To inform voters and provide a broad platform for candidate debate, WWNO and our partners at The Lens are presenting conversations with candidates in the Orleans Parish School Board races. Lens reporter Jessica Williams is hosting the events, which are airing on WWNO for the three Sunday nights before the election, at 9 p.m. The Lens is also providing the unedited video for these forums.
The first two of six candidate conversations, which aired this Sunday, are here.
Challenger Leslie Ellison and incumbent Lourdes Moran and were both invited, but Ellison declined to participate in the forum after The Lens refused to sign a contract provided by Ellison that outlined her interview terms, and refused to send questions to her before the event.
Moving forward, Moran envisions the Orleans Parish School Board being what she calls a “resource center” for charter schools — meaning that the board would exist to provide schools with what they need to best educate kids, and continue to grant them the autonomy to do so. She touts the board’s success in the past few years in lifting their financial “high-risk” designation, moving the district out of bankruptcy and gaining a strong bond rating, and as well as the district’s academic improvements.
She also addresses the board’s divisiveness this year, which has led to heated arguments between board members at public meetings over everything from the appointment of the interim superintendent, Stan Smith, to the budget of district’s disadvantaged-business-enterprise program. Though board members Ira Thomas and Cynthia Cade, part of the board’s voting minority, have said that the arguments are hinged along racial lines, Moran touts her own Hispanic heritage to dispel such claims. Listen at the 14:35 mark for more on that topic.
Long-time photographer Nolan Marshall Jr., local attorney and School Board President Thomas Robichaux, and substitute teacher Kwame Smith took different stances on key issues during their forum. In responding to whether School Board members should be elected or appointed, both Smith and Robichaux touted the success of the elected process, with Robichaux emphasizing that an elected board was the only way to keep the process democratic. Marshall, however, took a different view — he feels that Mayor Mitch Landrieu should appoint at least two seats. Those appointees should have some education expertise, he says, to balance the board. Listen at the 5:00 mark for more on that topic.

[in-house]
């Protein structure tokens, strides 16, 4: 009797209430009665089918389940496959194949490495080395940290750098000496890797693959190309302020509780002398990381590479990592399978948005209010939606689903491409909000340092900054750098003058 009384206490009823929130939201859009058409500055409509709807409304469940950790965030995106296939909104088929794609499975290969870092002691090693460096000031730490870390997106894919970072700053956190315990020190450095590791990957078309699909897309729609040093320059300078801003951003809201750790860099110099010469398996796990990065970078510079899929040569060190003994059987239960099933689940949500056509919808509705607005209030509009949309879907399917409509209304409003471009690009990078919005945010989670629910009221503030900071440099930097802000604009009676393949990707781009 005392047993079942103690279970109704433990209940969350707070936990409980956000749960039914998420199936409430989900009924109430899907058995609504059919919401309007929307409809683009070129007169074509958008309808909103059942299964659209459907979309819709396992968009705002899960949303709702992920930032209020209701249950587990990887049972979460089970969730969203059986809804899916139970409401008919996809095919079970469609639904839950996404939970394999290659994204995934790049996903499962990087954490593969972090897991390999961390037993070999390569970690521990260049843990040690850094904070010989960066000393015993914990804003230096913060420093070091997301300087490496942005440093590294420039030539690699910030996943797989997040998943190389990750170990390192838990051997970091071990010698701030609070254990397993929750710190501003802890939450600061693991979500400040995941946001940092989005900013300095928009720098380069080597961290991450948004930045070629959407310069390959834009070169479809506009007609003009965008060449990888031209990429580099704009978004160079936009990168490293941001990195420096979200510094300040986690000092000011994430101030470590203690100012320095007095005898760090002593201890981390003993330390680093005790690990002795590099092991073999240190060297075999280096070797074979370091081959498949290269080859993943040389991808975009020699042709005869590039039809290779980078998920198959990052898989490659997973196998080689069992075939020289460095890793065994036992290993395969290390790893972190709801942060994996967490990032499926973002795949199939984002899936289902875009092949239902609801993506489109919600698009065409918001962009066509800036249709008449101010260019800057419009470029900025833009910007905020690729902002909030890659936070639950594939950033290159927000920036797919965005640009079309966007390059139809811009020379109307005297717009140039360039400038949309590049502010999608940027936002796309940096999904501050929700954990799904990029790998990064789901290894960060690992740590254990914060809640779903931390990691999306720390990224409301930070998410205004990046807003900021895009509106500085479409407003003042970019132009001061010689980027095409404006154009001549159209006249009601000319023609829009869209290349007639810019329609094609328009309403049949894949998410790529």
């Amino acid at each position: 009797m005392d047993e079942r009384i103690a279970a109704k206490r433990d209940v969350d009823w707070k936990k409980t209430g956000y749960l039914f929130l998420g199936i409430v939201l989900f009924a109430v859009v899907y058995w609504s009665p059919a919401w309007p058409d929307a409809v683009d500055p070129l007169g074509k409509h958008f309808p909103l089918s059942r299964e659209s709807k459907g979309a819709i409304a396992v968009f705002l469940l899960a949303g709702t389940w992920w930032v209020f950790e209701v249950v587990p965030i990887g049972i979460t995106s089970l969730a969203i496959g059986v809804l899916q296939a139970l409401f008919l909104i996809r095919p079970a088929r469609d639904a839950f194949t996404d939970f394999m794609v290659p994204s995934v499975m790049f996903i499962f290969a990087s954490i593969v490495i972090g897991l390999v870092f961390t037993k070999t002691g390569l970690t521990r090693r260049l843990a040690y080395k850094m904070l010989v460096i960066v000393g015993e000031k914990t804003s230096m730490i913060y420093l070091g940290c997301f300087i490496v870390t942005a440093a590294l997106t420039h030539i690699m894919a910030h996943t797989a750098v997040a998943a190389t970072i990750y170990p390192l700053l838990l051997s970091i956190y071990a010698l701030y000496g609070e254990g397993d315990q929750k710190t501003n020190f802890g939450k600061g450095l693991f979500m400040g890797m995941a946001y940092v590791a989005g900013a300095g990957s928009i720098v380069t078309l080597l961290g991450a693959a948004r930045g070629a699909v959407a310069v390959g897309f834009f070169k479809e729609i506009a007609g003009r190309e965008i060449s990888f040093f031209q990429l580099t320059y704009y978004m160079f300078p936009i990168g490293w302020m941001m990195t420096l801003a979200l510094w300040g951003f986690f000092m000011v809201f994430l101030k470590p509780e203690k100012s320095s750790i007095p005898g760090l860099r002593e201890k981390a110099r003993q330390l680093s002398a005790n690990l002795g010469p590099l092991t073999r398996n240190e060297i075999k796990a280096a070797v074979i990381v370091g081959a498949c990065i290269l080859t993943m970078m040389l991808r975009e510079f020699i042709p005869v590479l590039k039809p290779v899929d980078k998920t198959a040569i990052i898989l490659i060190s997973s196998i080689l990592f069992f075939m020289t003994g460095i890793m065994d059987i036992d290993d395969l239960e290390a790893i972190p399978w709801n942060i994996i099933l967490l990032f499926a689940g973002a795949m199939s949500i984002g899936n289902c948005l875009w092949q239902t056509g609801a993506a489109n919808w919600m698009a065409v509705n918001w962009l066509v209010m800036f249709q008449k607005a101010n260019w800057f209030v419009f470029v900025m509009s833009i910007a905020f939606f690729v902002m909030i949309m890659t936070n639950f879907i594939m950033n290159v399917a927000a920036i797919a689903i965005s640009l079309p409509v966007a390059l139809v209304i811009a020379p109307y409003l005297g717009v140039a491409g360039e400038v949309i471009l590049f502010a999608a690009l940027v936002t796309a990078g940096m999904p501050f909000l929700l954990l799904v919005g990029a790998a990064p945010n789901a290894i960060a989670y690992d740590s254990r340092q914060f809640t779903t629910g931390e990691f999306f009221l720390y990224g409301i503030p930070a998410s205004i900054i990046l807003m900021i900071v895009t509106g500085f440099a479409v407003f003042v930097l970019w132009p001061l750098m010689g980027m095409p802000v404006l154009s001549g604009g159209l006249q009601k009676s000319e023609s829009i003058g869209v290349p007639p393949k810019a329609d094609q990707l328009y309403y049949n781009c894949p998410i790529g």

When speaking of the School Board’s strengths and weaknesses over the past four years, Smith acknowledged that the board has shown financial improvement, but said that academic achievement is “relative” — the same high-performing schools that are under the board’s purview were also high performing before Hurricane Katrina, he said. Robichaux responded that the district has one of the highest academic improvement rates in the state, and that even after the Recovery School District took over most of the board’s failing schools shortly after Katrina, they were ranked 25th for academic achievement (Before the takeover, they were ranked second to last.) They’ve since been ranked second, something that was “no accident,” he said.
Marshall said that overall, the board needs to do a better job of hiring its superintendent, and that the focus on career and college preparatory skills is good, but kids should also be prepped to give back to their communities. Listen at the 10:20 mark for more on that.
Next week, we’ll talk with candidates from districts 3 and 6.